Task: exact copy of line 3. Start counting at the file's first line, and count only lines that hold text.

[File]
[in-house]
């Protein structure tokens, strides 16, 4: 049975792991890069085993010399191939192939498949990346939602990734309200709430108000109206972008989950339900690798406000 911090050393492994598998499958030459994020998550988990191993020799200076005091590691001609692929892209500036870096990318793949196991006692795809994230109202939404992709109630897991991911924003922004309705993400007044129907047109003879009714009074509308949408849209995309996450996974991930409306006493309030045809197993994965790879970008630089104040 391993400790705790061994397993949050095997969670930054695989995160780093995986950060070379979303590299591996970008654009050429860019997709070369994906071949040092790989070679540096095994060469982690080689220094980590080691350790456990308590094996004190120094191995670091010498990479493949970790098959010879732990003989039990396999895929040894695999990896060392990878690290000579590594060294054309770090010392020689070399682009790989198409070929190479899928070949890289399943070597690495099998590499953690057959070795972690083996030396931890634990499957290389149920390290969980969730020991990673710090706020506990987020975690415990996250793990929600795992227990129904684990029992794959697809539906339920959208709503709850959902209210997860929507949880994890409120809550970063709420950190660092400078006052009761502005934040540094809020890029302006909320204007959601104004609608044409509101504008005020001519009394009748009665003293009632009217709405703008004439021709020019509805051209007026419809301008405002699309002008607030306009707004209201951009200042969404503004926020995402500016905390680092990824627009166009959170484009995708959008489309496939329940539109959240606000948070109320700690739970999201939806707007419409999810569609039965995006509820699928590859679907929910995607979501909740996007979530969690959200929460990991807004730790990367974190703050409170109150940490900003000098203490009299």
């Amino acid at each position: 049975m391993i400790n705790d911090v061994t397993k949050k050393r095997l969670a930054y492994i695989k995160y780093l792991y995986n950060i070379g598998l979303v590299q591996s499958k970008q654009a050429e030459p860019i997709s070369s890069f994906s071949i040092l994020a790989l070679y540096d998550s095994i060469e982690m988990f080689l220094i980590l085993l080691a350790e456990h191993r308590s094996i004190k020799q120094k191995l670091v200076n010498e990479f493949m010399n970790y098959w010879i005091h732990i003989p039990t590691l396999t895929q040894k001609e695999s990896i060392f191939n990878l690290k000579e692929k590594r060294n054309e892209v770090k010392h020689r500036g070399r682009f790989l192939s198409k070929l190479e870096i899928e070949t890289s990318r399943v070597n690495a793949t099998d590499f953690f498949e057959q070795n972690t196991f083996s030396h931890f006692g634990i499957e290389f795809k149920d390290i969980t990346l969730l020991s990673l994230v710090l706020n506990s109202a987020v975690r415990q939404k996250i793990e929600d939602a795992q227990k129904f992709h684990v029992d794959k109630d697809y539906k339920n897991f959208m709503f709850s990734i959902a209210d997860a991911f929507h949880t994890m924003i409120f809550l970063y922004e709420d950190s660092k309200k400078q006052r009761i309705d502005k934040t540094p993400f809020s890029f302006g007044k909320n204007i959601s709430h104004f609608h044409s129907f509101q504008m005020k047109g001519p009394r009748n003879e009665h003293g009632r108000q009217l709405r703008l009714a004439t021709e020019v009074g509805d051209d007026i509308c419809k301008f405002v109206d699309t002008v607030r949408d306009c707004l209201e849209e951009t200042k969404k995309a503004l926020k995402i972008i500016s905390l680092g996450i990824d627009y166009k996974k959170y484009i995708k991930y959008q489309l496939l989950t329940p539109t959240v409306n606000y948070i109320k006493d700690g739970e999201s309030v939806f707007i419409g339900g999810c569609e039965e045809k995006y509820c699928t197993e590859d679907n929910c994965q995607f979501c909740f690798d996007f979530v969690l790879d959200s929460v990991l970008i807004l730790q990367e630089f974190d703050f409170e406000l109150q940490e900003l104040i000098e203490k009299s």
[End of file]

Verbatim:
């Amino acid at each position: 049975m391993i400790n705790d911090v061994t397993k949050k050393r095997l969670a930054y492994i695989k995160y780093l792991y995986n950060i070379g598998l979303v590299q591996s499958k970008q654009a050429e030459p860019i997709s070369s890069f994906s071949i040092l994020a790989l070679y540096d998550s095994i060469e982690m988990f080689l220094i980590l085993l080691a350790e456990h191993r308590s094996i004190k020799q120094k191995l670091v200076n010498e990479f493949m010399n970790y098959w010879i005091h732990i003989p039990t590691l396999t895929q040894k001609e695999s990896i060392f191939n990878l690290k000579e692929k590594r060294n054309e892209v770090k010392h020689r500036g070399r682009f790989l192939s198409k070929l190479e870096i899928e070949t890289s990318r399943v070597n690495a793949t099998d590499f953690f498949e057959q070795n972690t196991f083996s030396h931890f006692g634990i499957e290389f795809k149920d390290i969980t990346l969730l020991s990673l994230v710090l706020n506990s109202a987020v975690r415990q939404k996250i793990e929600d939602a795992q227990k129904f992709h684990v029992d794959k109630d697809y539906k339920n897991f959208m709503f709850s990734i959902a209210d997860a991911f929507h949880t994890m924003i409120f809550l970063y922004e709420d950190s660092k309200k400078q006052r009761i309705d502005k934040t540094p993400f809020s890029f302006g007044k909320n204007i959601s709430h104004f609608h044409s129907f509101q504008m005020k047109g001519p009394r009748n003879e009665h003293g009632r108000q009217l709405r703008l009714a004439t021709e020019v009074g509805d051209d007026i509308c419809k301008f405002v109206d699309t002008v607030r949408d306009c707004l209201e849209e951009t200042k969404k995309a503004l926020k995402i972008i500016s905390l680092g996450i990824d627009y166009k996974k959170y484009i995708k991930y959008q489309l496939l989950t329940p539109t959240v409306n606000y948070i109320k006493d700690g739970e999201s309030v939806f707007i419409g339900g999810c569609e039965e045809k995006y509820c699928t197993e590859d679907n929910c994965q995607f979501c909740f690798d996007f979530v969690l790879d959200s929460v990991l970008i807004l730790q990367e630089f974190d703050f409170e406000l109150q940490e900003l104040i000098e203490k009299s």